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Employers Grapple with Workers’ Off-Duty Behavior

Employees gathering with friends, expressing their political views and posting about these things on social media have created for employers an increasingly urgent question: When the people engaging in unsafe or politically charged behavior are your employees, and the conduct happens off the clock, is it appropriate or even possible to discipline them? Access the article.

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What to Do When Scared Workers Do Not Respond to Work Due to COVID-19

Some essential workers are refusing to go to work out of fear of contracting COVID-19. Their employers must weigh the employees’ legal rights and understandable health concerns with the organizations’ business needs. It can be a tough balancing act. In a recent article, McDermott Partner Pankit Doshi said employers may relax documentation requirements due to the difficulty some employees could have obtaining access to medical providers during the pandemic and to encourage ill employees to stay away from work. Access the article.

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Wearable Technologies Are Here To Stay: Here’s How the Workplace Can Prepare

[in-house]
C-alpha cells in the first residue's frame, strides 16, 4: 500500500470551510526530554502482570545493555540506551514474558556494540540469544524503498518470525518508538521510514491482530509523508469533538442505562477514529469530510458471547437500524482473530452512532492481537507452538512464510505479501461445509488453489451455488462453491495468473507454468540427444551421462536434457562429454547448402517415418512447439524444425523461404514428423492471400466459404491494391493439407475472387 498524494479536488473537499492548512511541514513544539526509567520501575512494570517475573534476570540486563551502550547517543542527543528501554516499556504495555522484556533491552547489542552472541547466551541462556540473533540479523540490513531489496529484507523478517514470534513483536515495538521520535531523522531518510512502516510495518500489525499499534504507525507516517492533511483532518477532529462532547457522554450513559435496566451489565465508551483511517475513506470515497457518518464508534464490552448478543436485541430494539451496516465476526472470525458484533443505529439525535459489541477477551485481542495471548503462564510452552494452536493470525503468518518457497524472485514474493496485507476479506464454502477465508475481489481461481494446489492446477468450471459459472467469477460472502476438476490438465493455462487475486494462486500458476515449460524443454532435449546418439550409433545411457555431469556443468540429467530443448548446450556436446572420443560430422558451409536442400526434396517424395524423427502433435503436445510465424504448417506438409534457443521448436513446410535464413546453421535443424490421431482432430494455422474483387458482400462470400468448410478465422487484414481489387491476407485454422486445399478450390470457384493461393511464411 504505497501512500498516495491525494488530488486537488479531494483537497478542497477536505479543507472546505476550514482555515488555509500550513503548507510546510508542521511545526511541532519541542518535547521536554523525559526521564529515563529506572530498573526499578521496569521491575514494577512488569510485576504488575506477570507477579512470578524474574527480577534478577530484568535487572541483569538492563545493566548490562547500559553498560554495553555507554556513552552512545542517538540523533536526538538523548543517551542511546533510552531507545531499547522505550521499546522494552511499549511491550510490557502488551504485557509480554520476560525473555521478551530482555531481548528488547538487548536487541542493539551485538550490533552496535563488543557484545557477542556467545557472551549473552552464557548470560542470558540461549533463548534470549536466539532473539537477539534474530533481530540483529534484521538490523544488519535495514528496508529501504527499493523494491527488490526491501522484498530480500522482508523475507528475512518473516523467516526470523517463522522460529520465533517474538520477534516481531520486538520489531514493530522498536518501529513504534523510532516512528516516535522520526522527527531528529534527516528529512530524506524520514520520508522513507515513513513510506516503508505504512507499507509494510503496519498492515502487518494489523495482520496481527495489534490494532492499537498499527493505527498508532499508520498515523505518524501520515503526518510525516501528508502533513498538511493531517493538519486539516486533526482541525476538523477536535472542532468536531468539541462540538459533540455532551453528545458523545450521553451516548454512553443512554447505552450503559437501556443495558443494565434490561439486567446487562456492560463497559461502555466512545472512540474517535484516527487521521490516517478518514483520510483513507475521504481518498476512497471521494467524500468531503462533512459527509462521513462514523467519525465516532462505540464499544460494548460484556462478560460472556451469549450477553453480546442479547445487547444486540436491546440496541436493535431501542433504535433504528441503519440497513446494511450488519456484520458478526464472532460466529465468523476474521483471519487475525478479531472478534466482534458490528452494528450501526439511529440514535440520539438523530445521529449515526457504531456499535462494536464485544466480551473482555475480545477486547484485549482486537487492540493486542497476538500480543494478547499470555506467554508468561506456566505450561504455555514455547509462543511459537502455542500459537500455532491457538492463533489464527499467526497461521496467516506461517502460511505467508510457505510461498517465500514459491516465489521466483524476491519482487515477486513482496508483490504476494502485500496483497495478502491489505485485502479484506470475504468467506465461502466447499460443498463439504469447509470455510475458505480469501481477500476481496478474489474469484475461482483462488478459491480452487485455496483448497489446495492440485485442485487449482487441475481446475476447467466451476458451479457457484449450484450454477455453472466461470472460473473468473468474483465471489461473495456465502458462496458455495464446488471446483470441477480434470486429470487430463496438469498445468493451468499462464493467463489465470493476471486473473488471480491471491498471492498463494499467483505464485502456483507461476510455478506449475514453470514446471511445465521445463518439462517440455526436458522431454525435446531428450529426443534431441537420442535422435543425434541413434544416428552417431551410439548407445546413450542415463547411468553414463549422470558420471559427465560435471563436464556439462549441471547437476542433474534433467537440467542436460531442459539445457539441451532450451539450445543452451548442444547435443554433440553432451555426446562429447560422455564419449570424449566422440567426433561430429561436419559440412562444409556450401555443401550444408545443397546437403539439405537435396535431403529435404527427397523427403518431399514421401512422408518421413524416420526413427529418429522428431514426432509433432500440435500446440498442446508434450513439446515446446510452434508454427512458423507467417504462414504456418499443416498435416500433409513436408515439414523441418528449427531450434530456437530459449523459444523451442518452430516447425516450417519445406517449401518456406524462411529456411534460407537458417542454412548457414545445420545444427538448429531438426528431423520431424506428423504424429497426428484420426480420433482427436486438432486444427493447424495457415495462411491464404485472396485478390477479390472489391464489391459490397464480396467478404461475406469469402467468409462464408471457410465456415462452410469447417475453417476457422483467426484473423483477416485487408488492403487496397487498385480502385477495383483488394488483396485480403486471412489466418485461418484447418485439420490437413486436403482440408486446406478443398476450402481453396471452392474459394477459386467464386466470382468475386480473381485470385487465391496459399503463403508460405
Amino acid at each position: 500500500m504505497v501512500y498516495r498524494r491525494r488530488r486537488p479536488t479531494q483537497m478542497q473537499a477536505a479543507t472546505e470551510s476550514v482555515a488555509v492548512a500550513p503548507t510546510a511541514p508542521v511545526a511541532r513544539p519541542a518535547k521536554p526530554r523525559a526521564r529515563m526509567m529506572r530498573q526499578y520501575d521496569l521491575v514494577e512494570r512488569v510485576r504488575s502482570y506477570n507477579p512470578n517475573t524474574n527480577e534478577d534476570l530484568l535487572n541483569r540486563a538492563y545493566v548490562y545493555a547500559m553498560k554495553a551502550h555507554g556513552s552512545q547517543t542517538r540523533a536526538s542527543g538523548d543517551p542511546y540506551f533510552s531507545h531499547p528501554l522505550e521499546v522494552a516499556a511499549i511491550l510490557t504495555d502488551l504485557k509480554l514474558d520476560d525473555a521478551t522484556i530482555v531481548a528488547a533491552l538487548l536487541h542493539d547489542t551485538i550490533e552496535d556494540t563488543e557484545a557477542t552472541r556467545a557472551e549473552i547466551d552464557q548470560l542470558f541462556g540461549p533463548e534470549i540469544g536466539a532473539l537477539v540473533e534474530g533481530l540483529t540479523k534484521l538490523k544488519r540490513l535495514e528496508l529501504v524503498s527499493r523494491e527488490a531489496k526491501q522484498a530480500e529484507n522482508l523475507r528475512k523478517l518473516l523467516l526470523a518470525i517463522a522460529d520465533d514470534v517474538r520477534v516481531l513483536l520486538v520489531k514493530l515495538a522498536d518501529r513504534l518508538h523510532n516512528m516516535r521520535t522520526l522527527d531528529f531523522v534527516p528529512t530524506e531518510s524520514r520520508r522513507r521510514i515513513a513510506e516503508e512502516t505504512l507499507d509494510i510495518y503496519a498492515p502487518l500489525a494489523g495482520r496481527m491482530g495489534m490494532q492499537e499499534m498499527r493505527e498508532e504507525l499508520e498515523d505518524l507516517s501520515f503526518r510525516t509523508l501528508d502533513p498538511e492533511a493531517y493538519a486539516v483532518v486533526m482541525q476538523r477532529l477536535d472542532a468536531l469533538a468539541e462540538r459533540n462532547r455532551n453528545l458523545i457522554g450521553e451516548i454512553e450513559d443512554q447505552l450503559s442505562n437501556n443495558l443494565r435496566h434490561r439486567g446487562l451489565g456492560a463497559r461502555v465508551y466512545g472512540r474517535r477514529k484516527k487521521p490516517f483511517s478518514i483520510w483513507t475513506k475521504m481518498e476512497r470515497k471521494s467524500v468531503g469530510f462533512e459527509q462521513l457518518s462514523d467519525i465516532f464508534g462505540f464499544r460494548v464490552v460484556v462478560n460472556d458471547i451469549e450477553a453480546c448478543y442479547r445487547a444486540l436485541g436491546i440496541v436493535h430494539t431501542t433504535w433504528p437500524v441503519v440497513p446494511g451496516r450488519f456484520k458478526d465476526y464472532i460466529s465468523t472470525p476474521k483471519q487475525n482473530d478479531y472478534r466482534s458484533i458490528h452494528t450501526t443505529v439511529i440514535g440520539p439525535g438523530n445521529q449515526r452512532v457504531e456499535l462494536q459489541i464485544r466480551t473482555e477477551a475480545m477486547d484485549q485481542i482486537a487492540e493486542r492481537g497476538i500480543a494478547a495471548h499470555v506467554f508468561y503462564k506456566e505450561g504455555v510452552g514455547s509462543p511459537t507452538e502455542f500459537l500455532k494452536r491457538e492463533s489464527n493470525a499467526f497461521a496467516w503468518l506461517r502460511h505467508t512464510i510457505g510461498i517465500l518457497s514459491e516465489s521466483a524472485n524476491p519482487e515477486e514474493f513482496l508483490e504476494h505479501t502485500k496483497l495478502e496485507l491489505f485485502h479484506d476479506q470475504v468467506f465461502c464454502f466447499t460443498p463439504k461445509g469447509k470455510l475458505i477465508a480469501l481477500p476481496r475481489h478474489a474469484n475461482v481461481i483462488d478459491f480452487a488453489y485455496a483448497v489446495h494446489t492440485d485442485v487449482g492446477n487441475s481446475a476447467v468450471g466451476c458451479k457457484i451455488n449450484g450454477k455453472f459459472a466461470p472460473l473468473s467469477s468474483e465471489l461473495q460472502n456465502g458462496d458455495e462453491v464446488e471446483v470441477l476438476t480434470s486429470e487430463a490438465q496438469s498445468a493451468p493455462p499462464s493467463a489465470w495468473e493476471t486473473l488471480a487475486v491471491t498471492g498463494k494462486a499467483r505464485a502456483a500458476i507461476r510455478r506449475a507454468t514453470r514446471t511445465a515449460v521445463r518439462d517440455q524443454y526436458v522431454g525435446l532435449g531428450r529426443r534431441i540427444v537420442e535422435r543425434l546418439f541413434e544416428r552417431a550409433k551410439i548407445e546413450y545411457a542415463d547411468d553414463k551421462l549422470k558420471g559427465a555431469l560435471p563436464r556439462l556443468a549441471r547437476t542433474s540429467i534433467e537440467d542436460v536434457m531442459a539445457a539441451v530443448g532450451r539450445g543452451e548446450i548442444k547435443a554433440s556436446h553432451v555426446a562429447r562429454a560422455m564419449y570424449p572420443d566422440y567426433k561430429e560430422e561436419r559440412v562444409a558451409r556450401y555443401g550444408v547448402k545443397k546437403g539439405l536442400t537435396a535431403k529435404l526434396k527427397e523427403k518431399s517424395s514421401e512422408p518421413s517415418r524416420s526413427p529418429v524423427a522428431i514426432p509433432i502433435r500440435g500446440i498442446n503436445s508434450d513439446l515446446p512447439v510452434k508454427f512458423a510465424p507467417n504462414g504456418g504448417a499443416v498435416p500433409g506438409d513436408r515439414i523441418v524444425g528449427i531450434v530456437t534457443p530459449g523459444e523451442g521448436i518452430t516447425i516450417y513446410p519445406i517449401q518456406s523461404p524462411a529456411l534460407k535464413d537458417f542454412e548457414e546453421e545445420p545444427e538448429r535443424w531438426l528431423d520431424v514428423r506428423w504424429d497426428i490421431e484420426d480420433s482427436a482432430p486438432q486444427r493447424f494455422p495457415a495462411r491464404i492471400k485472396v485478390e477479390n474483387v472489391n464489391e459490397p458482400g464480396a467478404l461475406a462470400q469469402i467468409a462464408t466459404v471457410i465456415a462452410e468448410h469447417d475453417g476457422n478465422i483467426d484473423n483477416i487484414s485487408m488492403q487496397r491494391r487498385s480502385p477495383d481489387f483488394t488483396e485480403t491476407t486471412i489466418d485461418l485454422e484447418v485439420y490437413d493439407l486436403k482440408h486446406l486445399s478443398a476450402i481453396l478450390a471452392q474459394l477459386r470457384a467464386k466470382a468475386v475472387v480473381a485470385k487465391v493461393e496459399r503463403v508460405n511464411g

More than a decade ago, “dual use” devices (i.e., one device used for both work and personal reasons) began creeping into workplaces around the globe.  Some employees insisted on bringing fancy new smart phones from home to replace the company-issued clunker and, while many employers resisted at first, dual use devices quickly became so popular that allowing them became inevitable or necessary for employee recruitment and retention, not to mention the cost savings that could be achieved by having employees buy their own devices.  Because of early resistance, however, many HR and IT professionals found themselves scrambling in a reactive fashion to address the issues that these devices can raise in the workplace after they were already prevalent.  Today, most companies have robust policies and procedures to address the risks presented by dual use devices, setting clear rules for addressing privacy, security, protection of trade secrets, records retention and...

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ALJ Finds Employee’s Facebook Comments Unrelated to Working Conditions are not Protected Under the NLRA